Landscaping plans for a corner garden & benches

Updated February 21, 2017

Sometimes a corner is all the room you've got for a garden and the seating to enjoy it. Luckily, there seems to be a plant for every growing condition, including tucked-away corners. The plan you draw up for your corner garden should accommodate the space, light, and terrain factors of the corner where you're planting.

Minimalist Planning

Unless you're working with a large corner area, you'll need to think small. The benches should be large enough to accommodate only the number of people that can comfortably fit into the garden and enjoy it. The more room you leave open for plants, the more garden you can enjoy. Pathways to the benches should be kept to narrow mulch paths or intermittent step-stones that allow plants to grow around them.

Hardscapes First

Benches work best in areas where plants would have a hard time growing. If the corner has a tree growing in it, for example, the benches should sit around large roots that out-compete smaller garden plants. If you're going to grade the area, or move soil to have mounds or flat areas, plan for this before you plan for your pathways. Areas with the most access to sunlight are left open for the plant life, and the benches offer garden visitors reprieve in the shadier areas.

Plant Selection by Tolerance

Corner gardens, by definition, have some kind of structure that creates that corner -- usually a wall. Walls cast shade. Plants, therefore, should be chosen based on their ability to withstand however much shade they're going to be receiving. Alternately, low walls in a sunny area might bake plants due to heat reflection. This means heat-tolerant, sun-loving plants are a better choice. Plants should also be small enough or planted far away enough from the benches to avoid taking them over.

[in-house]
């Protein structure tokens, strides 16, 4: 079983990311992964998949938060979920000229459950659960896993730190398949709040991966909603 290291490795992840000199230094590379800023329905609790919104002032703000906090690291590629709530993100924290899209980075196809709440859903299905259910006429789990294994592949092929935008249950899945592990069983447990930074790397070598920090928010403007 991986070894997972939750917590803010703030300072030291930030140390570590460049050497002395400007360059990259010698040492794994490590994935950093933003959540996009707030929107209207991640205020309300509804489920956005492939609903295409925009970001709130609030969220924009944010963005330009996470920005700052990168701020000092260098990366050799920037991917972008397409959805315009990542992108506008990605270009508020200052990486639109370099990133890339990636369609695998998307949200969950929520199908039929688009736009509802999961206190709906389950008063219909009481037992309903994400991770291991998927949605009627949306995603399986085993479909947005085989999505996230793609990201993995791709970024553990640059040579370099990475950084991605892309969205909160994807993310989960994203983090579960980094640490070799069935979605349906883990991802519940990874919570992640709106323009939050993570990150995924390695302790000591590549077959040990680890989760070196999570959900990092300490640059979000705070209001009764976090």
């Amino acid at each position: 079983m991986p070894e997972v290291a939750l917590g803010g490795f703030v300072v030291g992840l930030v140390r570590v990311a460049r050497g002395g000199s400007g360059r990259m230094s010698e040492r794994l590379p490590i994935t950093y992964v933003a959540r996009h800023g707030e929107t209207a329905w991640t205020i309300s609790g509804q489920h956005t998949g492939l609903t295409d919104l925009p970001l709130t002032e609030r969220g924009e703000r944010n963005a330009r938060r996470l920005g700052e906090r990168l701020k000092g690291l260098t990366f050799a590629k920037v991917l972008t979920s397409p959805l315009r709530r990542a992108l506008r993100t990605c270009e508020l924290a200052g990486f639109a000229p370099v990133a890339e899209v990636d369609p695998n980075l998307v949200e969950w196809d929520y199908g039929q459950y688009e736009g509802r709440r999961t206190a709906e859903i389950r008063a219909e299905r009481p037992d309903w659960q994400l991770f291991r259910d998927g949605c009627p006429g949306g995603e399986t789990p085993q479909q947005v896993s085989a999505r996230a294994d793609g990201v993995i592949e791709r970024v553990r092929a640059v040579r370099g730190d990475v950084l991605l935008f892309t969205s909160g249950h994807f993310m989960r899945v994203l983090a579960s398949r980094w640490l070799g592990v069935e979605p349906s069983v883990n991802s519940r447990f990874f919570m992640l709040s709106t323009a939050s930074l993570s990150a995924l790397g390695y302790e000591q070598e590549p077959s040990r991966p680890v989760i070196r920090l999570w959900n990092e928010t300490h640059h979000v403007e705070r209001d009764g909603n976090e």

Plant Selection by Size

The plants in the plan should be spaced for their maximum size, not the size they are in the containers bought from the garden shop. Over-packing a small area with plants makes the garden look weedy. Plants that grow low to the ground work well near the path and the benches, taller plants a little further away from the walking and seating areas, and vines can grow up the walls that make up the corner of your corner garden.

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About the Author

Samantha Belyeu has been writing professionally since 2003. She began as a writer and publisher for the Natural Toxins Research Center and has spent her time since as a landscape designer and part-time writer. She holds a Bachelor of Arts in English from Texas A&M University in Kingsville.